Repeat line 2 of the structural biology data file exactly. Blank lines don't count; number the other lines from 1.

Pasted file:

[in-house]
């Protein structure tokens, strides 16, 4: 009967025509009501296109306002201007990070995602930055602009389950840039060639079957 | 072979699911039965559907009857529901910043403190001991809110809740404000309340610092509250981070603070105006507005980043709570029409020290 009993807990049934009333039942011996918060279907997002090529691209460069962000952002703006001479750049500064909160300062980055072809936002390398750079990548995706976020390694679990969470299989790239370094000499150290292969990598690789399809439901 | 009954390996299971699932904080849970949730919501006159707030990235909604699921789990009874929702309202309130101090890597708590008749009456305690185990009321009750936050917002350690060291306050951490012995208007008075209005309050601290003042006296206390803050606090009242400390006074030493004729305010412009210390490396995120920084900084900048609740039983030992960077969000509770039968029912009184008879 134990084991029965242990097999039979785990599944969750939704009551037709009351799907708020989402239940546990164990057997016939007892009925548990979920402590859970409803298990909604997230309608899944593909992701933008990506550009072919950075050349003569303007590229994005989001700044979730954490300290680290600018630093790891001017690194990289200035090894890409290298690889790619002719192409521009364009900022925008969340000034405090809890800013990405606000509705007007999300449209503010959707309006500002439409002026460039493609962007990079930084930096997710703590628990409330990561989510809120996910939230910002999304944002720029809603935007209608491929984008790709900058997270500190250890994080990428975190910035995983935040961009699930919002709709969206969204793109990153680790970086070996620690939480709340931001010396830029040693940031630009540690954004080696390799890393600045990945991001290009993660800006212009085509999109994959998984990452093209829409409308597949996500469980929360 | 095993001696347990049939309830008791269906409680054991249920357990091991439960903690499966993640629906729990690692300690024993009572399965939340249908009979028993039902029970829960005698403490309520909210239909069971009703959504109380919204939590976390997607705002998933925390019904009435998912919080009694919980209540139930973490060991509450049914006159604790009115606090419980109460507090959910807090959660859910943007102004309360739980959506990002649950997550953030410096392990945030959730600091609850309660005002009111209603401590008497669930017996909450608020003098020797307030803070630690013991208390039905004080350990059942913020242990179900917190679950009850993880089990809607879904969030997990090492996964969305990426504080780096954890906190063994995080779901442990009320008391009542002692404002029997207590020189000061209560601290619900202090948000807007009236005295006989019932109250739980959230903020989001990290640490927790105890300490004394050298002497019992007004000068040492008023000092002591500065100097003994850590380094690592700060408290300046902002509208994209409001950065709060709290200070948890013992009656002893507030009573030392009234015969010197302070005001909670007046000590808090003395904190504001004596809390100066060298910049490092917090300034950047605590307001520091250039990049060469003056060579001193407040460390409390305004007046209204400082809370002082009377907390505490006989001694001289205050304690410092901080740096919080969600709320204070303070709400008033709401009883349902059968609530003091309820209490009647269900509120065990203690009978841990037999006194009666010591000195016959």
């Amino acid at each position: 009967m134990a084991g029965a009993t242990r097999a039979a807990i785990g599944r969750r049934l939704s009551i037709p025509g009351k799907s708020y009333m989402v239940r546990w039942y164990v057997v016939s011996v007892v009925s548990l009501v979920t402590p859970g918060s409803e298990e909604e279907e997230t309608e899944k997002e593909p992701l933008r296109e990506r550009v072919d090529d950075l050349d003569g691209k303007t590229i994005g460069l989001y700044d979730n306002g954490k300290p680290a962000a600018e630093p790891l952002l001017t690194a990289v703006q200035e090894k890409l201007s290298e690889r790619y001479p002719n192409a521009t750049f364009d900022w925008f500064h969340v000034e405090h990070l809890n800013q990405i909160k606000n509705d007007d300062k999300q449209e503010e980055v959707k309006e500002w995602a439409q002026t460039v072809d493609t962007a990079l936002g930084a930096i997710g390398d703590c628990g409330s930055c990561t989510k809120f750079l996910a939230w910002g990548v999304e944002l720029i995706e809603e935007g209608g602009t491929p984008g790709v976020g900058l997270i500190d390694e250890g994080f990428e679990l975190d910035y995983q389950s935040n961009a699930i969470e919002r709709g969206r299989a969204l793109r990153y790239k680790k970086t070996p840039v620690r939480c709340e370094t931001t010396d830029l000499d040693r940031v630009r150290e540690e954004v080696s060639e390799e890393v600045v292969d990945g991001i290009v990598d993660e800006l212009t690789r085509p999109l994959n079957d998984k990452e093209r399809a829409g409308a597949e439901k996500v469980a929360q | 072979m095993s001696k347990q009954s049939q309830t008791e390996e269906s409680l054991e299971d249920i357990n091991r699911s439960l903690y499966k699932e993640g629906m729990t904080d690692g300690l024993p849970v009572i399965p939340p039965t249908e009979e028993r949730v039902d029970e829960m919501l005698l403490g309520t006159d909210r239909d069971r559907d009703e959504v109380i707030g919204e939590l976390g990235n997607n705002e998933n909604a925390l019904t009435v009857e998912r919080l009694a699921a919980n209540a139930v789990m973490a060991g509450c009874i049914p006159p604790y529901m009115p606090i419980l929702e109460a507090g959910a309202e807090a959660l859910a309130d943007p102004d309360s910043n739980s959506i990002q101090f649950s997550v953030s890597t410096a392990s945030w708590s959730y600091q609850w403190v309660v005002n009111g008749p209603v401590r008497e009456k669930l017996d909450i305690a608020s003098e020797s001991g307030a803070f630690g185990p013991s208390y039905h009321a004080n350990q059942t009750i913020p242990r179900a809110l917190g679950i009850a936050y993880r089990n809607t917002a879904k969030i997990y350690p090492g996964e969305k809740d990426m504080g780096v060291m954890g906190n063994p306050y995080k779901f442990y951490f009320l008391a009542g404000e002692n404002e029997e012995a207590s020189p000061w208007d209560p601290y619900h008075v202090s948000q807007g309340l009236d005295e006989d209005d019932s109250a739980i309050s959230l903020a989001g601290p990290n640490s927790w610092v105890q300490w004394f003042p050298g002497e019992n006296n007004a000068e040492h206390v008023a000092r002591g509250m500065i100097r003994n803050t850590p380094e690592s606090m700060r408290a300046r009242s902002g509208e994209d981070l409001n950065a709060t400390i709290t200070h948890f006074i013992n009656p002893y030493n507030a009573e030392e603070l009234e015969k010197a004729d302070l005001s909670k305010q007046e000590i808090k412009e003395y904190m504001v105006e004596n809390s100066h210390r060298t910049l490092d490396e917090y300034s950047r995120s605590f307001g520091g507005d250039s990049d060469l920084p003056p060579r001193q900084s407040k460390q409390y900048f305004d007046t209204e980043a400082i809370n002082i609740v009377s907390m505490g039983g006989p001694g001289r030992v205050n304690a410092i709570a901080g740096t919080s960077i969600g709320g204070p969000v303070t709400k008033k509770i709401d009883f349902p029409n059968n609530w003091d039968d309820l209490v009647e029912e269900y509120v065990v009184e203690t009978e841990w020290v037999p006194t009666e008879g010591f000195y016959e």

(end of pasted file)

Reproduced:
């Protein structure tokens, strides 16, 4: 009967025509009501296109306002201007990070995602930055602009389950840039060639079957 | 072979699911039965559907009857529901910043403190001991809110809740404000309340610092509250981070603070105006507005980043709570029409020290 009993807990049934009333039942011996918060279907997002090529691209460069962000952002703006001479750049500064909160300062980055072809936002390398750079990548995706976020390694679990969470299989790239370094000499150290292969990598690789399809439901 | 009954390996299971699932904080849970949730919501006159707030990235909604699921789990009874929702309202309130101090890597708590008749009456305690185990009321009750936050917002350690060291306050951490012995208007008075209005309050601290003042006296206390803050606090009242400390006074030493004729305010412009210390490396995120920084900084900048609740039983030992960077969000509770039968029912009184008879 134990084991029965242990097999039979785990599944969750939704009551037709009351799907708020989402239940546990164990057997016939007892009925548990979920402590859970409803298990909604997230309608899944593909992701933008990506550009072919950075050349003569303007590229994005989001700044979730954490300290680290600018630093790891001017690194990289200035090894890409290298690889790619002719192409521009364009900022925008969340000034405090809890800013990405606000509705007007999300449209503010959707309006500002439409002026460039493609962007990079930084930096997710703590628990409330990561989510809120996910939230910002999304944002720029809603935007209608491929984008790709900058997270500190250890994080990428975190910035995983935040961009699930919002709709969206969204793109990153680790970086070996620690939480709340931001010396830029040693940031630009540690954004080696390799890393600045990945991001290009993660800006212009085509999109994959998984990452093209829409409308597949996500469980929360 | 095993001696347990049939309830008791269906409680054991249920357990091991439960903690499966993640629906729990690692300690024993009572399965939340249908009979028993039902029970829960005698403490309520909210239909069971009703959504109380919204939590976390997607705002998933925390019904009435998912919080009694919980209540139930973490060991509450049914006159604790009115606090419980109460507090959910807090959660859910943007102004309360739980959506990002649950997550953030410096392990945030959730600091609850309660005002009111209603401590008497669930017996909450608020003098020797307030803070630690013991208390039905004080350990059942913020242990179900917190679950009850993880089990809607879904969030997990090492996964969305990426504080780096954890906190063994995080779901442990009320008391009542002692404002029997207590020189000061209560601290619900202090948000807007009236005295006989019932109250739980959230903020989001990290640490927790105890300490004394050298002497019992007004000068040492008023000092002591500065100097003994850590380094690592700060408290300046902002509208994209409001950065709060709290200070948890013992009656002893507030009573030392009234015969010197302070005001909670007046000590808090003395904190504001004596809390100066060298910049490092917090300034950047605590307001520091250039990049060469003056060579001193407040460390409390305004007046209204400082809370002082009377907390505490006989001694001289205050304690410092901080740096919080969600709320204070303070709400008033709401009883349902059968609530003091309820209490009647269900509120065990203690009978841990037999006194009666010591000195016959």